“Each of us is a single syllable/In the great love letter of this great world.” – Paul Weinfield, “The Great Love Letter of This Great World.”
This seems like a tough pill to swallow right now – unrelenting optimism. If you’re paying attention to the news today, you’re seeing partisan infighting, fearmongering over immigrants, and, literally, fire. So you might ask yourself how might someone write a song like Paul Weinfield’s “The Great Love Letter of This Great World” at this particular moment in history.
“We are living through a very difficult time with real and serious challenges,” says Weinfield, “but we’re also living through a time when people fall into a kind of kneejerk apocalyptic thinking that isn’t helpful. We aren’t used to ‘looking for the helpers,’ as Mister Rogers said. So this song is a gentle reminder that if people take time to look for the best in each other, there’s a lot of greatness to be found.”
The video, directed by Danny Ward with cinematography by Luke Tedaldi, addresses this friction by showing people struggling, sending messages in print expressing things they can’t seem to say out loud. One woman writes on a paper airplane, “Fighting for your attention sucks.” A note by a couple reads, “Everyone is happier than we are.”
The song is the lead track from Weinfield’s album Music Is People, due out in December. The album featured fifteen different singers taking on Weinfield’s music, including Beccs, who is featured on this song. According to Beccs, the philosophy of the song isn’t just words for Weinfield, but an embodiment of how he lives. “I’ve known Paul for several years now,” she says, “and have been absorbing the beautifully woven lessons in his lyrics, his writings, his meditation workshops, and from Paul himself who lives by example. It makes you grow an even deeper appreciation for the words in this song when you know how much Paul lives by them. It’s a perfect picture of what he imbues in those around him.”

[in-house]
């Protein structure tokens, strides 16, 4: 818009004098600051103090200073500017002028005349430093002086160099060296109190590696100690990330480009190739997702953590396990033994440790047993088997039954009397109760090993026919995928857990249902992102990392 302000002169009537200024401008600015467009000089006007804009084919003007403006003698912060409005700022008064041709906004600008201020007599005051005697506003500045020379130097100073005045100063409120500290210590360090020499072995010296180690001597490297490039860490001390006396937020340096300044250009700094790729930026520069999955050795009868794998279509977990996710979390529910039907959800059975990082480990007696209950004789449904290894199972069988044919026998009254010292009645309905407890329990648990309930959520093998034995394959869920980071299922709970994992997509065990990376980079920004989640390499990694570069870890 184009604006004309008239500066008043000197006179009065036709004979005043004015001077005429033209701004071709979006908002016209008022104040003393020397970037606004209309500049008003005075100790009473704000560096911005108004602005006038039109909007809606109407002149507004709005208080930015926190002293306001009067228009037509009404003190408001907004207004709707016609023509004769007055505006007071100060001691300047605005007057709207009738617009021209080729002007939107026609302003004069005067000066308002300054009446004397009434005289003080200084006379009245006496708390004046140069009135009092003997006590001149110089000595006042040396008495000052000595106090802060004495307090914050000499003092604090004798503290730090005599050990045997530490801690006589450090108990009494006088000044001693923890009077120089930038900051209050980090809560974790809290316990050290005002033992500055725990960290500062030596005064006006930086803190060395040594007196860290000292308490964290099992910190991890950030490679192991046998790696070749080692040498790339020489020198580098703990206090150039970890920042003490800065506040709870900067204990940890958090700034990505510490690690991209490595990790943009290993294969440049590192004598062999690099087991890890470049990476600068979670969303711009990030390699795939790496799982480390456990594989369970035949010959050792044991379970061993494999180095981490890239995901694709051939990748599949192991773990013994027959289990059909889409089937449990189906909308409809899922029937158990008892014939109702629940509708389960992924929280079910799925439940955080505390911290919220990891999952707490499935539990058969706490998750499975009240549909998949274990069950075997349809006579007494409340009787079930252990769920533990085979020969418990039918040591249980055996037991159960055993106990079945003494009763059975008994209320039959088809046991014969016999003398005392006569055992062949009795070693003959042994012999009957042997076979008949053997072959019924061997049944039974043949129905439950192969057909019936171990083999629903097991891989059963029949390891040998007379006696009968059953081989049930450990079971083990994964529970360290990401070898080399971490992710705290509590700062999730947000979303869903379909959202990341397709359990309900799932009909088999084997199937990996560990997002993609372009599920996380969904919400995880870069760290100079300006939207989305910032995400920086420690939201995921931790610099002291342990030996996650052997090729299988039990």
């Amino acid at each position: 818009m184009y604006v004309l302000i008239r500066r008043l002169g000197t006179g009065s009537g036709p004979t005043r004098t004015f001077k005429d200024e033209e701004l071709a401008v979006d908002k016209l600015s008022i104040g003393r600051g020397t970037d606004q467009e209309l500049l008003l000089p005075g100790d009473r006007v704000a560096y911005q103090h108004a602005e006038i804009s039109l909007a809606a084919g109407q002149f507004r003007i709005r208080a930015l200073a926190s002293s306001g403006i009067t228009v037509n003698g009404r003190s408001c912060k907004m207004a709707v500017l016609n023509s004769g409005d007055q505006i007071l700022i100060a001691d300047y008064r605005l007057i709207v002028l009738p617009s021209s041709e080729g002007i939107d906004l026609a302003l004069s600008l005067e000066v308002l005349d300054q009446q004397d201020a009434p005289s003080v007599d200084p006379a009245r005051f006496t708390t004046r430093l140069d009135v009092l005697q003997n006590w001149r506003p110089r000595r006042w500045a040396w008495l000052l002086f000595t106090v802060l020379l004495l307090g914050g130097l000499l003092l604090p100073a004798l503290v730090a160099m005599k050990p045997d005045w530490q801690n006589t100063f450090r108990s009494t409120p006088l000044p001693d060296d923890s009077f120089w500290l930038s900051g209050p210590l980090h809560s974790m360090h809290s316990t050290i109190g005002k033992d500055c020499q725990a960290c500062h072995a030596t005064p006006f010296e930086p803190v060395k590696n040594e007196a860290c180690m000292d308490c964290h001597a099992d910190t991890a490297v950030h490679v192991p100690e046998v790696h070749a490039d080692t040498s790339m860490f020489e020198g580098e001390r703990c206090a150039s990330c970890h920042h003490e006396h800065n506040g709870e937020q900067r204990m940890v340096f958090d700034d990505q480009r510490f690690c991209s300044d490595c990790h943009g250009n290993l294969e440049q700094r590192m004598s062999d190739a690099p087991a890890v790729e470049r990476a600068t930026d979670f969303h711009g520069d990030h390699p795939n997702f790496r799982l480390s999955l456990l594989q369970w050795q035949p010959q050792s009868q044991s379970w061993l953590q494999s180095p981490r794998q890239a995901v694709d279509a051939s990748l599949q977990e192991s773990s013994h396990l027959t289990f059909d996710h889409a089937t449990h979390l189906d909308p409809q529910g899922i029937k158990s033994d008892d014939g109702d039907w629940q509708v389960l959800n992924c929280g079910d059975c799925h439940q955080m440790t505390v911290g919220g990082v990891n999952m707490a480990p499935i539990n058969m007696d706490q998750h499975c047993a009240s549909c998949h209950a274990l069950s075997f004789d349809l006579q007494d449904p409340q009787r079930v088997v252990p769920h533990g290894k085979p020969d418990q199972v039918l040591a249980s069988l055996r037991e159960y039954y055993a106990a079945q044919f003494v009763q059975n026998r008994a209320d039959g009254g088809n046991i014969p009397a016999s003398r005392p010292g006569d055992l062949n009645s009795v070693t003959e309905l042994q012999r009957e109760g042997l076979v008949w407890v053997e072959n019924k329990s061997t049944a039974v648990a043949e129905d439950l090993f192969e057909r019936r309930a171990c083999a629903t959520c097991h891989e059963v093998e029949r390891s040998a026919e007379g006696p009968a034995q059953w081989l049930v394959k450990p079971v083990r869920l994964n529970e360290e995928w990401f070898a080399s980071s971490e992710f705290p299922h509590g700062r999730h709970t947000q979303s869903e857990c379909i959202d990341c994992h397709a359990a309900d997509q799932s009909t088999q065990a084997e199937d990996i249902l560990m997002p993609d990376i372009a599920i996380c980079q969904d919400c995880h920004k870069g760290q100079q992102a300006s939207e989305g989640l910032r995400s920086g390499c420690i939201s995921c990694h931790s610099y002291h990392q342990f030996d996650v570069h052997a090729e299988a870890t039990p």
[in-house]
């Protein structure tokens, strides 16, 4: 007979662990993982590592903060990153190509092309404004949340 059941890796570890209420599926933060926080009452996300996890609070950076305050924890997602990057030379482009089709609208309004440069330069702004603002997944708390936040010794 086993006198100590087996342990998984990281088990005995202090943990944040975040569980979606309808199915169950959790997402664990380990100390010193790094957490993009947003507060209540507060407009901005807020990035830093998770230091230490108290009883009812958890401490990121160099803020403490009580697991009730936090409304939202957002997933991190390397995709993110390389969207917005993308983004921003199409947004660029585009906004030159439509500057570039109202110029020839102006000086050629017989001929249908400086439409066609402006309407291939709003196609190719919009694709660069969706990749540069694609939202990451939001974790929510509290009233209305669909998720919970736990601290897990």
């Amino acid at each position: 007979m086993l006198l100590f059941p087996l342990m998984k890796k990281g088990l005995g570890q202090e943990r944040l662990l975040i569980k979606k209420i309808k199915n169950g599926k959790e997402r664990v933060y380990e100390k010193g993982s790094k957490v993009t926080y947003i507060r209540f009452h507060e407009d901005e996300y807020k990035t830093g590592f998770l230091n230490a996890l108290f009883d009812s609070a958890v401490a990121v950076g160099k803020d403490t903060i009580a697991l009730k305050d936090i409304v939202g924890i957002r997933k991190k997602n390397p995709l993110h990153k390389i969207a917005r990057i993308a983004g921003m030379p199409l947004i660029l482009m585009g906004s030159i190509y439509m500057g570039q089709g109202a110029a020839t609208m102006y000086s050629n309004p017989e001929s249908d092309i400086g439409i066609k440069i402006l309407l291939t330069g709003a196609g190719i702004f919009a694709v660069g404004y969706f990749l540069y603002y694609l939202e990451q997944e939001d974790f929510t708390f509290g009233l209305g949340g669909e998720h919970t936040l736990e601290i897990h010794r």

The song might reflect Weinfield’s personality, but he said it wouldn’t have fit his voice. It was, however, perfect for Beccs. “Beccs is one of the greatest singers I’ve ever worked with,” he says. “But on a deeper level, there’s something about her personality — a mix of vulnerability and seriousness combined with an unbreakable optimism — that seemed right for this song. My voice would have been too dark and missing the right nuances.”
Beccs is gearing up to release new music in 2019. You can read my short review of her 2016 EP Unfound Beauty here.